Words by Sean Moeller, Illustration by Johnnie Cluney, Recording engineered by Mike Gentry
There is a man walking around in these American Wolf songs who has been advised that he needs to rest. He's beyond exhaustion, at a breaking point and he just needs to shut it down for a while to let the batteries recharge. The man could very well be lead singer Sal Plant. It could be an alter-ego, an interesting one at that - someone who has flown too close to the sun, who has let everything burn him out and turn him into a lump of old energy and dampened spirit. These are disturbed times, for the young man. He's already been through the ringer and he's waiting for the overcast to blow away, out of the area and for things to open back up, give off some rays of hope.
There's a sense that these are the inner thoughts of a werewolf - where any little irksome moment could set off the chain of events that will transform him from something domesticated and manageable, into something feral and capable of much harm, mostly to himself, all of which would send any kind of recovery process back a number of steps. The doctor places a hand on his head and "the pain did not grow any less." He didn't prescribe any medication, but instead suggested that there wasn't much he could do for him. The remedy was supposed to be something like the power of persuasion. "If I could just focus, focus, let it out," Plant sings, his troubles would be over and he'd no longer need all that rest, and he'd no longer be so exhausted.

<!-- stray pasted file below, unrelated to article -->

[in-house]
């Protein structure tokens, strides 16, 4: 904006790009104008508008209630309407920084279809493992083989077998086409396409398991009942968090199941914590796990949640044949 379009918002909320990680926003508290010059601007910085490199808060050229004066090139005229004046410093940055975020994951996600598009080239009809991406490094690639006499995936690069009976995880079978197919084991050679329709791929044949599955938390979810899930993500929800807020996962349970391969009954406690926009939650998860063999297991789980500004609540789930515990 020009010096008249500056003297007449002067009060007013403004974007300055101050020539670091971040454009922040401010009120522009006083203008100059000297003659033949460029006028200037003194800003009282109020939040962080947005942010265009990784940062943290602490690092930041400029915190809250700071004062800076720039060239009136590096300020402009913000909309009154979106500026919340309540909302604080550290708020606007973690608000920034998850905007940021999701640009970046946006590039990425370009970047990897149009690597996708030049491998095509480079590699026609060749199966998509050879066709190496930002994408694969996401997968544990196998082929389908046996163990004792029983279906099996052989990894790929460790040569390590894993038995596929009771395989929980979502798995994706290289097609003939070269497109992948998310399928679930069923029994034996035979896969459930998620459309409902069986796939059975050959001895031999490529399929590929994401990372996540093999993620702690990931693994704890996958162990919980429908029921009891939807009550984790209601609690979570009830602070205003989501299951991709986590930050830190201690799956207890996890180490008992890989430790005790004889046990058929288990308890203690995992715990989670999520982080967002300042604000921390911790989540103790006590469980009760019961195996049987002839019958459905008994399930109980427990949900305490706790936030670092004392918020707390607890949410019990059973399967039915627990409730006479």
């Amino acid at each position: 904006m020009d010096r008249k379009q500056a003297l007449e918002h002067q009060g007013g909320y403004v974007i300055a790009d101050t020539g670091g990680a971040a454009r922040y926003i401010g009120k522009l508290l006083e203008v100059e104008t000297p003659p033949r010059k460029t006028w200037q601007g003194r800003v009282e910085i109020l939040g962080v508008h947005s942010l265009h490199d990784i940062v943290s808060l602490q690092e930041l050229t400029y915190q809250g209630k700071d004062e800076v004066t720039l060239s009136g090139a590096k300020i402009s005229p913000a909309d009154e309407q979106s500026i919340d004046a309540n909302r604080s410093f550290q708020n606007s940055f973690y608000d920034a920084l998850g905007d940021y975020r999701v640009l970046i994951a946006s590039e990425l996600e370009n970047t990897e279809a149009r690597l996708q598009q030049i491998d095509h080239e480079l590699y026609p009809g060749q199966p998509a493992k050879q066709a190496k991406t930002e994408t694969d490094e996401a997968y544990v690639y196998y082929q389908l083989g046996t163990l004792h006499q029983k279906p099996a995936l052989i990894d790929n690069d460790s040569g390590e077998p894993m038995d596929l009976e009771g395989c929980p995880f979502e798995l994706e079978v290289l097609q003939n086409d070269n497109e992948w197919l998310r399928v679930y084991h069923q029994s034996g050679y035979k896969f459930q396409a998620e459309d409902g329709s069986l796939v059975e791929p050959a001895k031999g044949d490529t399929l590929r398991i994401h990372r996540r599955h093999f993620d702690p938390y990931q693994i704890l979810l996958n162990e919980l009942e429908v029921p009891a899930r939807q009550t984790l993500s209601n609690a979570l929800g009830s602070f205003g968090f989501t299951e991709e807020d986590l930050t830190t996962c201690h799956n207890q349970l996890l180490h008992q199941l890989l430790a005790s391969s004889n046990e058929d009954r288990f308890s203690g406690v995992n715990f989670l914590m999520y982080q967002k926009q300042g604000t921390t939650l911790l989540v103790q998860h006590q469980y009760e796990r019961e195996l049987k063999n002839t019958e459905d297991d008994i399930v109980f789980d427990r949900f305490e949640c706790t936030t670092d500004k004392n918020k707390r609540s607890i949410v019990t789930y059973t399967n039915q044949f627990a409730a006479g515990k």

There's more going on in the songs by this Chicago band than just weariness, however. There's a feeling of waiting, of anticipation, but it's not always for something good to happen. Maybe anticipating the bad takes up most of our anticipating anyway, but here there's an interesting gentleness to it. It's a punishing sort of gentleness, made up of dimmed lights and crippling beauty marks.
Plant's hushed vocals greet us with the line, "And I will hold you in feathers, waiting for death to arrive," at the start of "Muted Colors," and later we hear him singing about the feeling of hands wrapping around his throat. The air getting cut off, or the sensation of it, might be bringing on hallucinations, when he sings, "Oh my God, I've seen you divide." He could just be feeling that he's watching himself do such a thing and wouldn't dividing and viewing that splintering be about as exhausting as it gets?
American Wolf Official Site